Jennifer Chun- Department of Sociology University of Toronto- Scarborough. Dr Chun's research interests are broadly animated by questions about the dynamics of power, inequality and social change under global capitalism. In particular, she explores how people experience and make sense of the social, economic and political transformations associated with employment precarity and the intensification of new and existing social inequalities along gender, race, class and migration status. Her book, Organizing at the Margins: The Symbolic Politics of Labor in South Korea and the United States (Cornell University Press, 2009) won the ASA Race, Gender and Class Section's 2012 Distinguished Book Award (co-winner). Her current major research project examines the affective and emotional politics of organizing immigrant women workers in the San Francisco Bay Area and Vancouver. She is involved in several collaborative research projects, including a multi-country comparison of alternative models of collective organizing by workers in informal and precarious jobs; gender, migration and care worker organizing; employment standards enforcement gaps in Ontario; and protest cultures in South Korea. She is the past president (2010-14) of the Research Committee on Labour Movements (RC44) of the International Sociological Association. She is the director of the Centre for the Study of Korea housed at the Asian Institute in the Munk School of Global Affairs.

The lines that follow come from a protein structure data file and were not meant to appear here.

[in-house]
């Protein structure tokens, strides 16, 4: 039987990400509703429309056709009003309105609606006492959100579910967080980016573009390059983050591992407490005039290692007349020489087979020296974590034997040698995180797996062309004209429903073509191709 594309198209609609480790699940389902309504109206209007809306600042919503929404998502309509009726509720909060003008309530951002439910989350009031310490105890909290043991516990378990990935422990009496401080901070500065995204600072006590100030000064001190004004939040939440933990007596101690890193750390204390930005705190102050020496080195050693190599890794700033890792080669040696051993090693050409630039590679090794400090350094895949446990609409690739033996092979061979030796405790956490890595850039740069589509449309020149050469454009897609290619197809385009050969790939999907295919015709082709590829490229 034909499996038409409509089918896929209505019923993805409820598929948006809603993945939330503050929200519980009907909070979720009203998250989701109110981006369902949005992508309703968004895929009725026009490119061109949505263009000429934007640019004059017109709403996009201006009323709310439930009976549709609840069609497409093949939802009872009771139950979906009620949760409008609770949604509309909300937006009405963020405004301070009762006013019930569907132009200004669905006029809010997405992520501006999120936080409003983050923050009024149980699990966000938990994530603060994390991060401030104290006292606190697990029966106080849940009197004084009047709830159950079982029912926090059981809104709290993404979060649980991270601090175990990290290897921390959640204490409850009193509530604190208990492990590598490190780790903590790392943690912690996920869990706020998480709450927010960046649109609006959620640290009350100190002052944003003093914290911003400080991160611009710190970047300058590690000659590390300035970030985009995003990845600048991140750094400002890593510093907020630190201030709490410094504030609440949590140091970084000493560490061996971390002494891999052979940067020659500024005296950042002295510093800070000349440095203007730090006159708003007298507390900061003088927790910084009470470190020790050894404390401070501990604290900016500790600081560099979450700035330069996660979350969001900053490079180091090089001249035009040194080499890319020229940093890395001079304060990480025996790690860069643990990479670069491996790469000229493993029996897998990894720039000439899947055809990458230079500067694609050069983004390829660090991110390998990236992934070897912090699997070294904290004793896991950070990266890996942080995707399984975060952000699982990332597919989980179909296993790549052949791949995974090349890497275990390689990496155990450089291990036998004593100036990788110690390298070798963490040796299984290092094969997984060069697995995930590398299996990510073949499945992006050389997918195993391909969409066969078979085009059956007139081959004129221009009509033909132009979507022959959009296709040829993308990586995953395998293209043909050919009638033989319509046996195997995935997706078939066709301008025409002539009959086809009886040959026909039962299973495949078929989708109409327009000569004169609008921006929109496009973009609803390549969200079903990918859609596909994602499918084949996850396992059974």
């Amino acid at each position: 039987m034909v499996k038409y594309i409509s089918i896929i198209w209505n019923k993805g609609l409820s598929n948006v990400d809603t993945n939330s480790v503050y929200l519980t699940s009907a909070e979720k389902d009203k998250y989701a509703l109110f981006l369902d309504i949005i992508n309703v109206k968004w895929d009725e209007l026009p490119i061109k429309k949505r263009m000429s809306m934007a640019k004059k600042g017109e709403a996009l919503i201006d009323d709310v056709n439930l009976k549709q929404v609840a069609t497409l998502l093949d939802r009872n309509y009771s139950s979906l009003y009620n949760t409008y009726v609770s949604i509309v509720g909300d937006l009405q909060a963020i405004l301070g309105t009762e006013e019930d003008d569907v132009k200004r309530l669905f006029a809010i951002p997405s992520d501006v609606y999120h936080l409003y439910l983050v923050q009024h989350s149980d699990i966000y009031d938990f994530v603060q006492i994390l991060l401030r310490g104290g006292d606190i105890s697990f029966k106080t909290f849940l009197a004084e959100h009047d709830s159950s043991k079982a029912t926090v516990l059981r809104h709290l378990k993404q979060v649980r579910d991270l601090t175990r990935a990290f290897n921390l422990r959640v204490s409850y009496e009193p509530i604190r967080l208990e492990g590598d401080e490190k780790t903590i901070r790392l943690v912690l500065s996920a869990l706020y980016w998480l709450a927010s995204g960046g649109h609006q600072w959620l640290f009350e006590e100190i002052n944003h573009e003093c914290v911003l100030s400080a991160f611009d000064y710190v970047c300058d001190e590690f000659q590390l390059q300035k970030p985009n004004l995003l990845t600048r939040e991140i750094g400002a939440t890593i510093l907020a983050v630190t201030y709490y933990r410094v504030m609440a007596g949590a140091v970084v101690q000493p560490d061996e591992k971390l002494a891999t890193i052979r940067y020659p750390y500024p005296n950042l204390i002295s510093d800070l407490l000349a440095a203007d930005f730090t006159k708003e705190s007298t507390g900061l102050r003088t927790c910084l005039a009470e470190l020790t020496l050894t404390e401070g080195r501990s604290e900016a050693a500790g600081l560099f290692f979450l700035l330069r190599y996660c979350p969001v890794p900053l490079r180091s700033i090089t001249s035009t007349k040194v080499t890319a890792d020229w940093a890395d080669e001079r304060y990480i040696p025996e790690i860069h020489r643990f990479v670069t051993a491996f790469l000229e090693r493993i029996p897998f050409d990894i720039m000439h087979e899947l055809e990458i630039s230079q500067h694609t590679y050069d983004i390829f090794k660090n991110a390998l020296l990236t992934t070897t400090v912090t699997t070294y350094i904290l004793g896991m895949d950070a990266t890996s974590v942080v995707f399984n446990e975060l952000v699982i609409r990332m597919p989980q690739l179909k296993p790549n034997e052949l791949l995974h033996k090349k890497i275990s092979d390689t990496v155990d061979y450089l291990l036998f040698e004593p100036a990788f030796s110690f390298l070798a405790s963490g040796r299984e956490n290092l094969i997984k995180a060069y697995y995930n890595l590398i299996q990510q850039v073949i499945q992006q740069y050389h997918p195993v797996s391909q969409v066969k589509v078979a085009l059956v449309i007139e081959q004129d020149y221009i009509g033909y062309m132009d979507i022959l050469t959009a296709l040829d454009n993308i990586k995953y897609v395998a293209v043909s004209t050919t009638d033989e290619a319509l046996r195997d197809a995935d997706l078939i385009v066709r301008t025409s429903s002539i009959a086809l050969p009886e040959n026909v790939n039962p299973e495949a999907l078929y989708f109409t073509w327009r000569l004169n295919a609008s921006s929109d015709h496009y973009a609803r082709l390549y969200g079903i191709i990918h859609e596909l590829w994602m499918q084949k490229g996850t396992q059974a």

Nicole Cohen is an Associate Professor at the Institute of Communication, Culture, Information, and Technology and the Faculty of Information at the University of Toronto. She is the author of Writers’ Rights: Freelance Journalism in a Digital Age (McGill-Queen’s University Press, 2016), which received the 2017 Gertrude J. Robinson Book Prize from the Canadian Communication Association, and with Greig de Peuter, New Media Unions: Organizing Digital Journalists (Routledge, 2020). Nicole researches in the area of political economy of communication, specifically work and labour in the media and cultural industries, media and cultural worker organizing, and journalism (new research focuses on gender, race, and work in digital journalism) and collaborates on the SSHRC-funded Cultural Workers Organize project. Nicole was the first editor of J-Source.ca‘s Work and Labour section and is on the advisory board of the Canadian Intern Association. Her academic research has been published internationally in books, journals, and magazines.
Thomas Collombat is Assistant Professor in Social Sciences at the Université du Québec en Outaouais. He holds a Ph.D. in Political Science and Political Economy from Carleton University. His research focuses on labour internationalism in the Americas, the socio-political analysis of the Québec labour movement, and union democracy in a comparative approach, particularly between North America and Western Europe.